Potential Alliance between FinCEN and the Department of Justice’s Environmental Crimes Unit Presents a Powerful Law Enforcement Combination for Businesses to Watch | Eversheds Sutherland (United States) LLP

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As companies continue to focus on improving their ESG benchmarks, they are constantly evaluating their environmental management systems and compliance programs for potential areas of ESG risk. The reason is simple: these internal programs provide the organization with the tools it needs to assess compliance with environmental laws and regulations. Recognizing the significant exposure that non-compliance can incur, these systems are used to alert the business in advance of instances in which the business could break the law. Traditionally, such non-compliance would be investigated at the federal level by the Environmental and Natural Resources Division of the United States Department of Justice or, in more serious cases, the Environmental Crimes Section. The Environmental Crimes Section has been a particularly robust enforcement agency, collecting more than $ 4 billion in criminal fines over the past 25 years for crimes that cause damage to “the world’s ecological and wildlife resources.” nation ”. Existing environmental management systems have been developed to reflect the priorities of these agencies.

However, a new concern on the horizon, which may escape detection by traditional environmental management systems, is FinCEN’s new focus on environmental crimes. The involvement of other federal agencies in coordination with FinCEN’s new focus on environmental crimes raises the stakes even higher. The Environmental Crimes Section is known to be aggressive in its prosecution of environmental crimes, especially since federal environmental criminal laws often impose strict liability on perpetrators. A FinCEN / DOJ alliance on environmental crimes would be a remarkably powerful law enforcement combination. FinCEN has long been the United States’ financial watchdog for criminal financial activity, monitoring money laundering, terrorist financing, and the sharing of financial intelligence between government agencies. A recent FinCEN exchange indicates that FinCEN is looking to expand outside of its traditional mission to focus on financial activities related to “environmental crimes”. FinCEN hosted an event focused on “Identifying and Addressing Illicit Financial Flows Associated with Environmental Crimes”. Included in the event were other federal agencies. The scope of the “environmental crimes” discussed covered a wide range, covering any illegal conduct that harms “human health”, “nature and natural resources” and causes “the overexploitation of natural resources, thereby increasing levels of dioxide. carbon in the atmosphere. ”This is a notable extension of FinCEN’s stated mission, which is generally limited to money laundering and financial activities. A FinCEN / DOJ alliance on environmental crimes would be a remarkably powerful law enforcement combination.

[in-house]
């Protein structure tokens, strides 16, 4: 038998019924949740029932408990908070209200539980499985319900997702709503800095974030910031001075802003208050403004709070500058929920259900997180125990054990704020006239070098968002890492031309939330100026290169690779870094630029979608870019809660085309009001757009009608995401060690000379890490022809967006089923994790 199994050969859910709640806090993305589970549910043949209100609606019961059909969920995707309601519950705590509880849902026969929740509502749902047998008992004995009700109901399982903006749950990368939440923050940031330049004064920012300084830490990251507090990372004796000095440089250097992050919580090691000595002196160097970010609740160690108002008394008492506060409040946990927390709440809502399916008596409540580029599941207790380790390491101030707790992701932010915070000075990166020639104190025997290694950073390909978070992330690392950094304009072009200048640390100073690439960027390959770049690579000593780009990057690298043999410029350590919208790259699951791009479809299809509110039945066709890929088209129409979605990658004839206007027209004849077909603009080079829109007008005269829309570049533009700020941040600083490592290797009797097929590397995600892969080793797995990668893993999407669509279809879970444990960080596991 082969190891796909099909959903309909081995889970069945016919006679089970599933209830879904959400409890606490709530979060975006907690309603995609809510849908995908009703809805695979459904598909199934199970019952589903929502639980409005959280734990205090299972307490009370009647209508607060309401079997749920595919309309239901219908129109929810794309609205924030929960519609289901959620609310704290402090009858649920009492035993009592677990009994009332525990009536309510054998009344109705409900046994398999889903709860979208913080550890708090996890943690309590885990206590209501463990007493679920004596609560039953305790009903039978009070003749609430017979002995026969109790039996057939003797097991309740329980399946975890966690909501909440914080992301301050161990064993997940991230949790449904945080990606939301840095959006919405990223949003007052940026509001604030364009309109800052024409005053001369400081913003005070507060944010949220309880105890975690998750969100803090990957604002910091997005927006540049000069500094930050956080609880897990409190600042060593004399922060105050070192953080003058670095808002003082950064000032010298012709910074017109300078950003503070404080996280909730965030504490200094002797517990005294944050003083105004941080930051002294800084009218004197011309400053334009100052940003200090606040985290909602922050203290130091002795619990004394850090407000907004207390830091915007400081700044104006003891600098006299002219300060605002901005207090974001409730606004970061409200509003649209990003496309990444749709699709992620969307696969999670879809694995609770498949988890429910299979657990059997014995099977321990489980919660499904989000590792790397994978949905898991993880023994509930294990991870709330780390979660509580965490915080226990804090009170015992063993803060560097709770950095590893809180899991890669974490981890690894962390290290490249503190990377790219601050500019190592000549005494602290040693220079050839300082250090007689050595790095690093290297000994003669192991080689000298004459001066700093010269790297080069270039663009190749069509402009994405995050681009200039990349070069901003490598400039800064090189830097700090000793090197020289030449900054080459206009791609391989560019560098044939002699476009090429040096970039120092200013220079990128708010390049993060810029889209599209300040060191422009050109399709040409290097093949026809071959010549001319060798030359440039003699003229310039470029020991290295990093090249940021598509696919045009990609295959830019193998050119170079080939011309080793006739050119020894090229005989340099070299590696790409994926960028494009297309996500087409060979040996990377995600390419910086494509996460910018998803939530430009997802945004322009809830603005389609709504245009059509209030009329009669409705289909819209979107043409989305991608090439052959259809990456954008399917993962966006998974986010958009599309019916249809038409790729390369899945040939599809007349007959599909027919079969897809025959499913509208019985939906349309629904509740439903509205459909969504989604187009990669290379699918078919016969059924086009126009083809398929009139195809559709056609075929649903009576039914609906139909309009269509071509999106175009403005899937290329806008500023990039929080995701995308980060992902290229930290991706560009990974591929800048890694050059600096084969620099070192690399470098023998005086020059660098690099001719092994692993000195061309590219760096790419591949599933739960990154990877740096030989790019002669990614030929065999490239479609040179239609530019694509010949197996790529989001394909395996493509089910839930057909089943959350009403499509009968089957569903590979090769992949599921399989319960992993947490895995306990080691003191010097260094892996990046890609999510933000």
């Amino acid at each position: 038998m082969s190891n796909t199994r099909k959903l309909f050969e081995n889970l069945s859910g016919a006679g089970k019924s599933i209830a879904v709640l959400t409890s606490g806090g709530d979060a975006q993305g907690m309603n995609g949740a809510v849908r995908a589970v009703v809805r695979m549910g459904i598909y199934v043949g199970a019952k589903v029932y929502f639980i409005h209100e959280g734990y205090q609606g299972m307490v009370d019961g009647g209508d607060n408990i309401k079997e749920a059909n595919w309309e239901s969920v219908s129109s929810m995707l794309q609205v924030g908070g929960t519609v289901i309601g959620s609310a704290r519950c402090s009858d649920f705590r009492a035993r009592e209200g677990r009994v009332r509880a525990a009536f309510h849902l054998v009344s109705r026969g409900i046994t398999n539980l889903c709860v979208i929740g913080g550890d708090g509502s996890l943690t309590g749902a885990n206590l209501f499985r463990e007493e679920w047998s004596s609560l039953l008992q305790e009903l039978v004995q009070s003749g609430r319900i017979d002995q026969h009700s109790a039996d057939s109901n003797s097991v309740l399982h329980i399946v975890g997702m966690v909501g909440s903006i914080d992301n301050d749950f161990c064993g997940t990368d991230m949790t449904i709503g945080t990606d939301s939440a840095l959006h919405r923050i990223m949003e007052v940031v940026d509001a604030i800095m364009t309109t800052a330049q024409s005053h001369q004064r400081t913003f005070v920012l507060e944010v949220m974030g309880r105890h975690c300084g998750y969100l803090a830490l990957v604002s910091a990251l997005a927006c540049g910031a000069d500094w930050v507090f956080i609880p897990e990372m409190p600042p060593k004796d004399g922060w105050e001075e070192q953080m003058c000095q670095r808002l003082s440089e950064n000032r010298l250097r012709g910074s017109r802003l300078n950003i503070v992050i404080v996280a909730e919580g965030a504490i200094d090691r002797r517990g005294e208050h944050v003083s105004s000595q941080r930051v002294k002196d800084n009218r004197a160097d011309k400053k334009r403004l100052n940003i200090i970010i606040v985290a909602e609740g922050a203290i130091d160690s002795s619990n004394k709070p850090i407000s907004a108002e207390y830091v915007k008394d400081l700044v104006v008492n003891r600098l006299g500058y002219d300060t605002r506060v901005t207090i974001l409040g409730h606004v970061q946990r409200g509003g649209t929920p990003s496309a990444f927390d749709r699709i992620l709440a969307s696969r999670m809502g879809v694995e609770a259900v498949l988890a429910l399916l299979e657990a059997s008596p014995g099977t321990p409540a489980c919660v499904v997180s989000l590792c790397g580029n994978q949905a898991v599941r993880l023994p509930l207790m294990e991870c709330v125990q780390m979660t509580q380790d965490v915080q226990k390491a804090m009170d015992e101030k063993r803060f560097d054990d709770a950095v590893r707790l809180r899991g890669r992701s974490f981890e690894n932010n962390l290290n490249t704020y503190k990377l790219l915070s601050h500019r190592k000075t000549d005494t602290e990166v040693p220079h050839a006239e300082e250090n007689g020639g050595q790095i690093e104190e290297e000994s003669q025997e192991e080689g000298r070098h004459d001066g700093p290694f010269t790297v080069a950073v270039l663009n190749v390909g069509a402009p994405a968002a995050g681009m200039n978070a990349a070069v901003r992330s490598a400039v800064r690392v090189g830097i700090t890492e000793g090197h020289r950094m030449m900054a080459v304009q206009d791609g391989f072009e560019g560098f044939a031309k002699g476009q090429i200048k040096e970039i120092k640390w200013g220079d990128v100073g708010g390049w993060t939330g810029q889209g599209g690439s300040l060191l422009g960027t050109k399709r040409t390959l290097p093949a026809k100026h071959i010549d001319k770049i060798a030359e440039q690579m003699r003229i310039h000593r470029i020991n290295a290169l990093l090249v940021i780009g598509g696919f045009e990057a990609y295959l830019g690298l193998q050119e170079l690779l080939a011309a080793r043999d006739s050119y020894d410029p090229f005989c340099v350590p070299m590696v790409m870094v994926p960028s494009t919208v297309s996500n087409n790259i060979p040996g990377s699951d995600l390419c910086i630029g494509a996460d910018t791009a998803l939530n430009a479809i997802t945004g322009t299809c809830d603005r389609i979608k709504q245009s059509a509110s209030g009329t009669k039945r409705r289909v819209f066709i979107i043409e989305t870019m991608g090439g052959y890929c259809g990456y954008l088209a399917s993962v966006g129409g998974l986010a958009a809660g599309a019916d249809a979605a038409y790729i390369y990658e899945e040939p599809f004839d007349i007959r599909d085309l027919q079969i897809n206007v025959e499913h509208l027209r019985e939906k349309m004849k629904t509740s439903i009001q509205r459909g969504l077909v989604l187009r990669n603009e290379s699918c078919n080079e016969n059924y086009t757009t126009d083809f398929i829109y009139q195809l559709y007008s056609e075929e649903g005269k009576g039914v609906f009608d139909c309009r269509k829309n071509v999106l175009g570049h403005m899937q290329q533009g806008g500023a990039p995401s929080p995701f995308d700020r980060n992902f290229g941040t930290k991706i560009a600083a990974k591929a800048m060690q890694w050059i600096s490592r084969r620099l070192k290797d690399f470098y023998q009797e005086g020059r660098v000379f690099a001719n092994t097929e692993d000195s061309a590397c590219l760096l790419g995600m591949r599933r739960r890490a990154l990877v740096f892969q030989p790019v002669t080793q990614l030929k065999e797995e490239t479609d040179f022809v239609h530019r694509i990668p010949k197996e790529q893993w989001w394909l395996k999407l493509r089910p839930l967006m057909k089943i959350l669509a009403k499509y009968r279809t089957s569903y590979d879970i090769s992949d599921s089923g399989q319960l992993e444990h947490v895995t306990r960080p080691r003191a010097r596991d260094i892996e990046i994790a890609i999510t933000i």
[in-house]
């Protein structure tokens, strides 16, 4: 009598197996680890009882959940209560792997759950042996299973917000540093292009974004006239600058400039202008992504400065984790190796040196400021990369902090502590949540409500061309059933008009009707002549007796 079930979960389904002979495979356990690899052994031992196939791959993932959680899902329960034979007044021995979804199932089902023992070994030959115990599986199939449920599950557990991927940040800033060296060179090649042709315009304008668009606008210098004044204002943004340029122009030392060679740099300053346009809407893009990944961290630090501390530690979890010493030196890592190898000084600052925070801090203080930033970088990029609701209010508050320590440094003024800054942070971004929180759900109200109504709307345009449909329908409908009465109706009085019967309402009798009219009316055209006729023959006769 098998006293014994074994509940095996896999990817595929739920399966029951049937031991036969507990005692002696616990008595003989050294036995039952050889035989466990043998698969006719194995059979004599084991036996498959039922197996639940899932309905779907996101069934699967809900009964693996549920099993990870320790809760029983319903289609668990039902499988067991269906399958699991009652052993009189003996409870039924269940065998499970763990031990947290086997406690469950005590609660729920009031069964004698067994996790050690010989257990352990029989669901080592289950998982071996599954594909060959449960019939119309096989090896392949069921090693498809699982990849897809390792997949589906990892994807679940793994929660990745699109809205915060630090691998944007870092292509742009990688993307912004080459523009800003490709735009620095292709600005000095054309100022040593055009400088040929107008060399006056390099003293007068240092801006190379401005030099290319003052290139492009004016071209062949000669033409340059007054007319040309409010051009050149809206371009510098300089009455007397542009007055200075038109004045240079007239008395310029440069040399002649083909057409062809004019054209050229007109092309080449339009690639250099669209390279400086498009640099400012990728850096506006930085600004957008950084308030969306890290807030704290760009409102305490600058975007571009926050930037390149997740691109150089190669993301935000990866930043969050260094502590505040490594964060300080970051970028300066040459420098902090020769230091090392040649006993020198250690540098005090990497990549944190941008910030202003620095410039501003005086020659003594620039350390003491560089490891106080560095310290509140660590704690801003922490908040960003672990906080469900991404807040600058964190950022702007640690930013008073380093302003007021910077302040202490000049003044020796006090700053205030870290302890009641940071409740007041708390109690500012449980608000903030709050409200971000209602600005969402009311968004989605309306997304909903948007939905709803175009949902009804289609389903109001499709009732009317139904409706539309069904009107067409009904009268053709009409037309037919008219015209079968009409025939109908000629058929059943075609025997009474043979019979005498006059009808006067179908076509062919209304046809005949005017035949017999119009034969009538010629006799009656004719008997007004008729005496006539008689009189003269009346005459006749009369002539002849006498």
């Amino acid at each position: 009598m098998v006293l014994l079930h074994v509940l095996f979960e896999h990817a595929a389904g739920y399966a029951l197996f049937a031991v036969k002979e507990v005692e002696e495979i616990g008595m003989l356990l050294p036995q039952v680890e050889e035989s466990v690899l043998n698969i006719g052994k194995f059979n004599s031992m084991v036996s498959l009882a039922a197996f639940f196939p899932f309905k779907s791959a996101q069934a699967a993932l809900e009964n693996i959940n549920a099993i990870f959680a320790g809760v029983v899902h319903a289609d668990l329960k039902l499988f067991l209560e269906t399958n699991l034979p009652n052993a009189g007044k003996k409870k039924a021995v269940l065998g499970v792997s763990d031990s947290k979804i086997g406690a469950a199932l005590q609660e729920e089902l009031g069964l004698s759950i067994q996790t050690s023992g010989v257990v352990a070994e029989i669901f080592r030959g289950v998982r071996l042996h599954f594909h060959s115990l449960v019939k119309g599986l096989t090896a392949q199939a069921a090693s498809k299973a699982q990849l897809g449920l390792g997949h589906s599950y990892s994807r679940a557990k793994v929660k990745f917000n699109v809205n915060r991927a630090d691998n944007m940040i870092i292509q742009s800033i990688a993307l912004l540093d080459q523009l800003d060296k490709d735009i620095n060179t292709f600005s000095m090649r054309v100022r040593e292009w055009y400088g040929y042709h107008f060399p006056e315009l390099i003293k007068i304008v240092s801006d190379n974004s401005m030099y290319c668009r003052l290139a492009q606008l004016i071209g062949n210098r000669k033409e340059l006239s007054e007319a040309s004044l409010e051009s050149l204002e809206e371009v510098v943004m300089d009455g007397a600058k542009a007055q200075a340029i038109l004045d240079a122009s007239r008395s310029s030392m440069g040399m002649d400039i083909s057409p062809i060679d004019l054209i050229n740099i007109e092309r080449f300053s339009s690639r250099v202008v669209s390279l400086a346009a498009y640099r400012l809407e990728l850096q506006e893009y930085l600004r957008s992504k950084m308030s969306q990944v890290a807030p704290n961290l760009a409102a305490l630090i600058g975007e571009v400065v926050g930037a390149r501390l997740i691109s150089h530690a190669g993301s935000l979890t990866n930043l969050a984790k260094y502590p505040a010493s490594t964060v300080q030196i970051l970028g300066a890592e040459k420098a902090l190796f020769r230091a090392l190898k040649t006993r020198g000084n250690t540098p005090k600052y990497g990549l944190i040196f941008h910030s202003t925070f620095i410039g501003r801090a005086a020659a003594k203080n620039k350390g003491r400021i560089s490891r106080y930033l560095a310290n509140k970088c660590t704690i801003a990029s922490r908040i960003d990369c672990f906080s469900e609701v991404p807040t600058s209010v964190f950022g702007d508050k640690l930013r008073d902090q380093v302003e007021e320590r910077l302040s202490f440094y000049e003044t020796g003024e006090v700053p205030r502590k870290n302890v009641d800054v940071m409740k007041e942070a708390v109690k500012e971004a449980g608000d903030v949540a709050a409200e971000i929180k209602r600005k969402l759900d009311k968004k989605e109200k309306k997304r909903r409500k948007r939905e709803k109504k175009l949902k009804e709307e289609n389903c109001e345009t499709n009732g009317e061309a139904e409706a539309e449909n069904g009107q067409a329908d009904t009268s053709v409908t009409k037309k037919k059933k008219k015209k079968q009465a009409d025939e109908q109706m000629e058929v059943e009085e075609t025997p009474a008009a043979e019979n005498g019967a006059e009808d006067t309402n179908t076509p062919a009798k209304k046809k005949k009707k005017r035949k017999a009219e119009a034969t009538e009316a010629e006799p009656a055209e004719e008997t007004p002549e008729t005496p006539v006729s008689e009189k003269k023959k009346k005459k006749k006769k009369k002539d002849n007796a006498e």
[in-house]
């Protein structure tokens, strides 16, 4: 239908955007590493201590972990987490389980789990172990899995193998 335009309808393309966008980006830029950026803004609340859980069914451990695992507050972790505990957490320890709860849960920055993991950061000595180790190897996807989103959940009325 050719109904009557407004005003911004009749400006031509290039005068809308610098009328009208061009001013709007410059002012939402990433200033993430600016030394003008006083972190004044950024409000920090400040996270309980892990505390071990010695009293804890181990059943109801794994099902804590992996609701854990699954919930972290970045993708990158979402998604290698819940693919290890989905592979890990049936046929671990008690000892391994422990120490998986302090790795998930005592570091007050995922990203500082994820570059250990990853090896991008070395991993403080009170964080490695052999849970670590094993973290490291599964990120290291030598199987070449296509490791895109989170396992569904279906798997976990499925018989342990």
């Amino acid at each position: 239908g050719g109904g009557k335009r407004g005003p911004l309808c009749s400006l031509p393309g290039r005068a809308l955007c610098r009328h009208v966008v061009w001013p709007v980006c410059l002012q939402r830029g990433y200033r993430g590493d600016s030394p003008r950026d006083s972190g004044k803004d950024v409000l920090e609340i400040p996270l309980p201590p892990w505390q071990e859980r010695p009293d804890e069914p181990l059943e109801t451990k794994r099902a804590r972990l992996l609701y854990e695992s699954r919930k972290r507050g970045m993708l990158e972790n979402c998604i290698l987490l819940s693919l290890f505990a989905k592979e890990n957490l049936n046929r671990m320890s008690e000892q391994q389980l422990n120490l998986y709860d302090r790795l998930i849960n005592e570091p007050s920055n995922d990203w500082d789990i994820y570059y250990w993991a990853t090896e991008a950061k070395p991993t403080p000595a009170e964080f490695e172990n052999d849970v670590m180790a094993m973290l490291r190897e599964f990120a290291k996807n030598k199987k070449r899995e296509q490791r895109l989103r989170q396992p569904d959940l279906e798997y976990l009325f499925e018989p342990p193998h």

As companies step up their ESG efforts, this is an emerging development that may be worth reporting for companies that have exposure in these areas. This is a new vector of accountability encompassing both financial transactions and environmental activities that existing compliance systems may not be equipped to handle. Caution requires organizations to assess their environmental compliance systems in light of these developments.

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